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MAIT cells are depleted early but retain functional cytokine expression in HIV infection

Fernandez, Caroline S., Amarasena, Thakshila, Kelleher, Anthony D., Rossjohn, Jamie, McClusky, James, Godfrey, Dale I. and Kent, Stephen J. 2014. MAIT cells are depleted early but retain functional cytokine expression in HIV infection. Immunology and Cell Biology 93 (2) , pp. 177-188. 10.1038/icb.2014.91

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Mucosal-associated invariant T (MAIT) cells home to mucosal sites and exert antimicrobial activity against bacteria and other microorganisms. HIV infection leads to early depletion of gut T cells and translocation of bacterial products. There are reports that MAIT cells, defined by coexpression of Vα7.2 and CD161, are depleted during HIV infection and residual MAIT cells are functionally impaired. However, one study suggested that MAIT cells might remain after HIV infection but evade detection through CD161 downregulation. Thus, the impact of HIV infection on MAIT cells is unclear. We studied longitudinal blood samples from 31 HIV-infected subjects for MAIT cell numbers, phenotype and function using both standard Vα7.2/CD161 surface markers and an MR1 tetramer. We found that MAIT cells were depleted early during HIV infection, and although there was a concomitant rise in Vα7.2+CD161– cells, these were MR1 tetramer negative, indicating that these are unlikely to be altered MAIT cells. Antigen-mediated activation of residual MAIT cells showed that they remained functional out to 2 years following HIV infection. Although MAIT cells are depleted in HIV infection, residual and functionally active MAIT cells persist and may still be able to assist in controlling bacterial translocation during HIV infection.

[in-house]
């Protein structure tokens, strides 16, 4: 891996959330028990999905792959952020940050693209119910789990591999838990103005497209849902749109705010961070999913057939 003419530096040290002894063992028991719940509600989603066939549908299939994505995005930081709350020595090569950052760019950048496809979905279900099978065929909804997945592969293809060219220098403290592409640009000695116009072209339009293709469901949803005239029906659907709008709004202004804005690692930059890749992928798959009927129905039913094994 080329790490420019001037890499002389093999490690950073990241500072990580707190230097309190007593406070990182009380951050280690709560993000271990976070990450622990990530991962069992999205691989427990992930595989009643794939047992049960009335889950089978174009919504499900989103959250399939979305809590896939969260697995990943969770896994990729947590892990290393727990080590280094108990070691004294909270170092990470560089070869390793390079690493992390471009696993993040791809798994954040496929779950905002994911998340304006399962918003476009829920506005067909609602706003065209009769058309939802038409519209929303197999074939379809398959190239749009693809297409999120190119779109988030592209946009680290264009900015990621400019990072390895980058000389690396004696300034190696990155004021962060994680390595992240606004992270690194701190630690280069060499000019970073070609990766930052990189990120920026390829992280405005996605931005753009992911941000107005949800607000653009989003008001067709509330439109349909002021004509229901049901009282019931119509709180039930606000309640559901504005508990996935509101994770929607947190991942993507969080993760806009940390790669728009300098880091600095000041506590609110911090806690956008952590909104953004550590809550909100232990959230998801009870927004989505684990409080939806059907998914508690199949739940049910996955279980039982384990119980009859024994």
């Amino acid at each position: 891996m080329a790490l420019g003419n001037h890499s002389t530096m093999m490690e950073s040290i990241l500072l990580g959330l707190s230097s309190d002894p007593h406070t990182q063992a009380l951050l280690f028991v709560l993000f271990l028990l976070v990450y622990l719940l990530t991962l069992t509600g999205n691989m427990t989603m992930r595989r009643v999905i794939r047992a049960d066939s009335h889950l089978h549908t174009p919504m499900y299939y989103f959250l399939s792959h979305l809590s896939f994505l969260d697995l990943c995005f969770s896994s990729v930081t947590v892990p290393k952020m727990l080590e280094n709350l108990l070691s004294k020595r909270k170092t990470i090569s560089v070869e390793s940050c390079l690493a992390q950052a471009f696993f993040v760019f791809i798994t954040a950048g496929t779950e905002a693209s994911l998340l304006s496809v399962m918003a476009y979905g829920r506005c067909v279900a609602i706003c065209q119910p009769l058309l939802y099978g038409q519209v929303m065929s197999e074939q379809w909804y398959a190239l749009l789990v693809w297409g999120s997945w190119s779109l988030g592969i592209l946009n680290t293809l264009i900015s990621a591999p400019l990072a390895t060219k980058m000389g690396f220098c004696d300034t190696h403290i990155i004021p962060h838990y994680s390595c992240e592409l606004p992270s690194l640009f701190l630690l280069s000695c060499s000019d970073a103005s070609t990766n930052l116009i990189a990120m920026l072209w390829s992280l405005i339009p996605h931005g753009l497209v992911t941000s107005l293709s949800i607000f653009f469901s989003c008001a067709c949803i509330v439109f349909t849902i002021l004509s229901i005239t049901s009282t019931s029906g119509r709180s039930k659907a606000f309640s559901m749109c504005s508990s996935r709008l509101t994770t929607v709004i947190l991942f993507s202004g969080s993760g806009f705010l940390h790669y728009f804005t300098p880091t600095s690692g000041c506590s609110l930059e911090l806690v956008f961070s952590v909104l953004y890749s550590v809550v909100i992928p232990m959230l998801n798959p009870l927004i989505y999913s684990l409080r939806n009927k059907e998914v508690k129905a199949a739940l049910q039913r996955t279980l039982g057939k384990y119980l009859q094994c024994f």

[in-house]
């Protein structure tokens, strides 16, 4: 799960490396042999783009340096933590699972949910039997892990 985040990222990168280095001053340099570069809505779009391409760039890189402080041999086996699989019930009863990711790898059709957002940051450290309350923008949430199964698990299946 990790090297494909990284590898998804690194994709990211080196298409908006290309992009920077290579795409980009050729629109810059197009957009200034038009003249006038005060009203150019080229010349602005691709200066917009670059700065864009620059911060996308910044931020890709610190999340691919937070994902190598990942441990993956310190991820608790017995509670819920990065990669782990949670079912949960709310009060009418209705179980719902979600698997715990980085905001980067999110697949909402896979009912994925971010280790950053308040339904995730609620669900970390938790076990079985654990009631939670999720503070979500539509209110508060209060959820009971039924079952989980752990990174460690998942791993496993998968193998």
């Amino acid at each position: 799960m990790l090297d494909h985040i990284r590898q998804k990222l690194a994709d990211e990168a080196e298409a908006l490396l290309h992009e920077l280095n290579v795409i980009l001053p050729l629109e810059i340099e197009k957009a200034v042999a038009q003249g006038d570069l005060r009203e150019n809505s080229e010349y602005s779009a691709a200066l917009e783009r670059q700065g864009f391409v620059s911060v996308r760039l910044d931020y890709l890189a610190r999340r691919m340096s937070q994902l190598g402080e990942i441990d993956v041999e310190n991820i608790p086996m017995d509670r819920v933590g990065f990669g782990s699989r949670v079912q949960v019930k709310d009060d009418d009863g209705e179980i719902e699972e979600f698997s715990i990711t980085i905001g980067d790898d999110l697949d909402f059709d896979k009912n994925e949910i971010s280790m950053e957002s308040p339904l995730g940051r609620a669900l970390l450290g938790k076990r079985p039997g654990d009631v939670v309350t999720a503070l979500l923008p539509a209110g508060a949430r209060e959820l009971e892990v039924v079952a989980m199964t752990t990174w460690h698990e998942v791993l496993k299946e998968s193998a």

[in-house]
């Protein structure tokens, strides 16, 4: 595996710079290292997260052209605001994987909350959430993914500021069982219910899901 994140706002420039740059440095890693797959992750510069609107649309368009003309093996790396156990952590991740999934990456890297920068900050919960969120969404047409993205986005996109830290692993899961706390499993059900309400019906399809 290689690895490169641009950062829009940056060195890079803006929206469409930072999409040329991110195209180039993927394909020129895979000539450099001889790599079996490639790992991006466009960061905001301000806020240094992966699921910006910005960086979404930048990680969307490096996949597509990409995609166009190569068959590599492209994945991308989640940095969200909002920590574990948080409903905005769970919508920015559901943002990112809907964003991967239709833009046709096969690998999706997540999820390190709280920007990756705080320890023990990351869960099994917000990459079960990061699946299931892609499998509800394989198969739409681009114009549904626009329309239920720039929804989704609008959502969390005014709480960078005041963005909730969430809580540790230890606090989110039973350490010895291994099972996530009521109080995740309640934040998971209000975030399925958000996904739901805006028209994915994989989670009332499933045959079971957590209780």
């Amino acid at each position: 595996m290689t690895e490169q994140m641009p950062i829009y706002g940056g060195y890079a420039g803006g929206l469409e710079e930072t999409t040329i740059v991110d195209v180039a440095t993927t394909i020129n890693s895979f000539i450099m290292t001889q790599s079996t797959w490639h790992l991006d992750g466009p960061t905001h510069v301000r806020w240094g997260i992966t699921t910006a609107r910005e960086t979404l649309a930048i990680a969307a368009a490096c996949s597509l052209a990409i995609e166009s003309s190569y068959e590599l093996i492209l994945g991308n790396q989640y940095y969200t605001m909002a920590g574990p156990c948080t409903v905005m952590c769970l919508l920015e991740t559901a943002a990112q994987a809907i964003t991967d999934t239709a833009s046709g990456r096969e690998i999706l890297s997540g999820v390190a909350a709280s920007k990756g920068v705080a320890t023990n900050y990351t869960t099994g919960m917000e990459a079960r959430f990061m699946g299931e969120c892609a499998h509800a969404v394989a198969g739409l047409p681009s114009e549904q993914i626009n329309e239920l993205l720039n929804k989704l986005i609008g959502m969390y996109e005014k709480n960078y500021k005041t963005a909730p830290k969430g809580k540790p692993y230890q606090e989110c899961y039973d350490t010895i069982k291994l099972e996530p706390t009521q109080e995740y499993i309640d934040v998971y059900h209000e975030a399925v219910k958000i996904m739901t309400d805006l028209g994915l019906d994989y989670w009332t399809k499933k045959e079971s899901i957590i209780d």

Item Type: Article
Date Type: Published Online
Status: Published
Schools: Medicine
Subjects: R Medicine > R Medicine (General)
Publisher: Nature Publishing Group
ISSN: 0818-9641
Date of Acceptance: 12 September 2014
Last Modified: 04 Jun 2017 09:07

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